Arabic text translates as: In the Name of Allâh, the Most Beneficent, the Most Merciful Ramadan رمضان September 13th – October 12th 2007 Prepared by Shell Middle East & North Africa Network
Ramadan • What is Ramadan? • The significance of Ramadan? • Fasting: What is it? Who fasts? Why? • Typical Ramadan Activities. • Eid-ul-Fitr: Marking the End of Ramadan. • Working with Muslim Colleagues. • Travelling to Muslim Countries. • Conclusions.
New Waxing crescent First quarter Waxing gibbous Full Waning gibbous Third quarter Waning crescent What is Ramadan? • Ninth month of the Hijri calendar (Lunar calendar) • Ramadan is an Arabic word; its root “Ar-Ramad” means “dryness/heat.” • The Lunar calendar is 11-12 days shorter than Gregorian calendar… therefore, Ramadan is 10-11 days earlier every year. Ramadan begins at sighting of new moon Ramadan Ends
New moon is 90 min. old New moon is 30 min. old Esfahan, Iran Folsom, CA KL, Malaysia Efahan, Iran New moon is 50 min. old New moon is 24 hrs old Alireza Mehrani Ammar Tahir Muhammad Nadim Start of Ramadan could differ from location to another depending on ability to sight the moon. Can You Spot the New Moon?
Ramadan evening prayer at the Holy Mosque, Makkah, Saudi Arabia The Significance of Ramadan Indeed, the month of Ramadan is when the Qura’n has been revealed, a guidance for mankind and a reference to the way and righteousness Ramadan is the 4th of the 5 pillars of Islam • Shahadah - Declaration of faith • Salah - Daily (5) prayers • Zakat - Purification of wealth (2.5% of annual savings go to the poor) Zakah is an Arabic word, root “zaka” means to grow, to increase, or to be pure in heart. • Siyam - Fasting during Ramadan is obligatory to all adult Muslims except those who are exempt. • Hajj- Pilgrimage to Makkah - obligatory once in a lifetime for those who are physically and financially able.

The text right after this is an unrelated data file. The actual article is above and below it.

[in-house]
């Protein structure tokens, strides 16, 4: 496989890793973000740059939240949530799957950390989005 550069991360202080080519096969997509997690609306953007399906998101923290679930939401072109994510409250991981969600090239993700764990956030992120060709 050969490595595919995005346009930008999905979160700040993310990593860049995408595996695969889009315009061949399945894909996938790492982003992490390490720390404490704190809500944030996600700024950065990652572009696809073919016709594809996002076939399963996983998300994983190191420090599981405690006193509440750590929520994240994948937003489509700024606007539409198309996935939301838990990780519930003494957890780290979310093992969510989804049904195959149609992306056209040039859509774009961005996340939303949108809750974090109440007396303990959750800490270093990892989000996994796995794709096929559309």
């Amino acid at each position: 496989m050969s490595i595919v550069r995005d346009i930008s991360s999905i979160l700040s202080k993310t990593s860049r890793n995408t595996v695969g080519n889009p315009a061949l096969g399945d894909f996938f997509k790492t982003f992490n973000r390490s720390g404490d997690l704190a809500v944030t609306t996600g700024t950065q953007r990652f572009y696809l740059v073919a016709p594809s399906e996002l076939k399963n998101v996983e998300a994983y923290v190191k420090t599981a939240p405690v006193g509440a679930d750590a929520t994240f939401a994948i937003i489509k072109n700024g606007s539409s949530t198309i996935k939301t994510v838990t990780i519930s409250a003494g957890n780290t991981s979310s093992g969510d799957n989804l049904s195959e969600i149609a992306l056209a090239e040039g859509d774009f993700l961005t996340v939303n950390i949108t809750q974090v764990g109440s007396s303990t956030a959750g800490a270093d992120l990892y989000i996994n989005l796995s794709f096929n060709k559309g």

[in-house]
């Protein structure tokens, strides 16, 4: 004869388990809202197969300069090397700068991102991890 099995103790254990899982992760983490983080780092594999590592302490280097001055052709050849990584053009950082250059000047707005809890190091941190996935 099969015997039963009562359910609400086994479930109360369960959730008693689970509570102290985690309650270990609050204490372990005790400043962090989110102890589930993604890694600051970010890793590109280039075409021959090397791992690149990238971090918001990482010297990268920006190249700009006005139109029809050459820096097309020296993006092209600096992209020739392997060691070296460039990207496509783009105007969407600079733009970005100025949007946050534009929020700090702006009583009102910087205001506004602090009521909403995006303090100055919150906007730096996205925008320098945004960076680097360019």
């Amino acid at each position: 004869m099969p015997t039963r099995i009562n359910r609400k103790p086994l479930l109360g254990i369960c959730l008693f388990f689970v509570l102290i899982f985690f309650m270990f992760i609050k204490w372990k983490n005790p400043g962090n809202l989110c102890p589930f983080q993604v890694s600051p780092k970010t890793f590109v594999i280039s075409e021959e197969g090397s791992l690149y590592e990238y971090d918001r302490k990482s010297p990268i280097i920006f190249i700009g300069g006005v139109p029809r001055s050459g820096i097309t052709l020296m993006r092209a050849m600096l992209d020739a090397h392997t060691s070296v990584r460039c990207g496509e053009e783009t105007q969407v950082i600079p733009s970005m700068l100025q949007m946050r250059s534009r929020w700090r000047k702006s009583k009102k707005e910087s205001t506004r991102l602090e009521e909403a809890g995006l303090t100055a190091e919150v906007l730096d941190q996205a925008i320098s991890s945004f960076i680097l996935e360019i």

The Significance of Ramadan • Month in which the Qur’an (the holy book of Islam) was revealed. • Special month of: Fasting, Repentance, Increased prayer, Increased charity. • Ends with the festival of Eid-ul-Fitr: Day of celebration and gratitude.
Fasting - Why? Primary objective: • To attain taqwa “God consciousness“/ self-discipline Taqwa is an Arabic word that comes from the root “wiqaya” which means prevention/protection Spiritual objectives/benefits: • Helps Muslims draw closer to God through increased recitation and reflection of the Qur’an and additional prayers/worship. • Aids in increase of iman (faith) and ihsan (sincerity and righteousness) and removal of riyya’ (showing off). • Aids in purification of the heart/soul and helps to improve one’s character. • Trains the person to do praiseworthy acts e.g. charity, kindness, generosity, patience and forgiveness.